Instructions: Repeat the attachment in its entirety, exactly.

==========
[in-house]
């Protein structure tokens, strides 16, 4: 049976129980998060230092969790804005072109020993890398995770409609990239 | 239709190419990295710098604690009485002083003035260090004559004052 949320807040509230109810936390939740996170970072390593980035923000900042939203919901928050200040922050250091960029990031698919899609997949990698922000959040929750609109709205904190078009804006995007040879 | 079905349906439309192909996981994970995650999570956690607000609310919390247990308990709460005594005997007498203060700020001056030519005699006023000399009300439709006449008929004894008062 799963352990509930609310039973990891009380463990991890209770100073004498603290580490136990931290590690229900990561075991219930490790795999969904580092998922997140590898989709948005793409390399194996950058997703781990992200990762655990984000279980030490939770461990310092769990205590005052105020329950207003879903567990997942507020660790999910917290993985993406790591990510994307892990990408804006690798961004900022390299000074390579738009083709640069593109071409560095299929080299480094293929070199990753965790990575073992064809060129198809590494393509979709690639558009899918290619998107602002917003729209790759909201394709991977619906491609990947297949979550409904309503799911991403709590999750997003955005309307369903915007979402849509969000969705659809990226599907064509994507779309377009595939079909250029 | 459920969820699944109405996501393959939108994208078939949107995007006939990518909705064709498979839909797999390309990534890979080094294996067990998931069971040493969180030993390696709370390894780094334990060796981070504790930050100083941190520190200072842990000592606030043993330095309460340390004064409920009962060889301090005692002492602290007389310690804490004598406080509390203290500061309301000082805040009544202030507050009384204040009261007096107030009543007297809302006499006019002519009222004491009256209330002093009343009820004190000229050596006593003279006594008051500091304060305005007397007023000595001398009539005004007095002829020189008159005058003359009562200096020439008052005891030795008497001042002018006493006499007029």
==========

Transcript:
[in-house]
């Protein structure tokens, strides 16, 4: 049976129980998060230092969790804005072109020993890398995770409609990239 | 239709190419990295710098604690009485002083003035260090004559004052 949320807040509230109810936390939740996170970072390593980035923000900042939203919901928050200040922050250091960029990031698919899609997949990698922000959040929750609109709205904190078009804006995007040879 | 079905349906439309192909996981994970995650999570956690607000609310919390247990308990709460005594005997007498203060700020001056030519005699006023000399009300439709006449008929004894008062 799963352990509930609310039973990891009380463990991890209770100073004498603290580490136990931290590690229900990561075991219930490790795999969904580092998922997140590898989709948005793409390399194996950058997703781990992200990762655990984000279980030490939770461990310092769990205590005052105020329950207003879903567990997942507020660790999910917290993985993406790591990510994307892990990408804006690798961004900022390299000074390579738009083709640069593109071409560095299929080299480094293929070199990753965790990575073992064809060129198809590494393509979709690639558009899918290619998107602002917003729209790759909201394709991977619906491609990947297949979550409904309503799911991403709590999750997003955005309307369903915007979402849509969000969705659809990226599907064509994507779309377009595939079909250029 | 459920969820699944109405996501393959939108994208078939949107995007006939990518909705064709498979839909797999390309990534890979080094294996067990998931069971040493969180030993390696709370390894780094334990060796981070504790930050100083941190520190200072842990000592606030043993330095309460340390004064409920009962060889301090005692002492602290007389310690804490004598406080509390203290500061309301000082805040009544202030507050009384204040009261007096107030009543007297809302006499006019002519009222004491009256209330002093009343009820004190000229050596006593003279006594008051500091304060305005007397007023000595001398009539005004007095002829020189008159005058003359009562200096020439008052005891030795008497001042002018006493006499007029």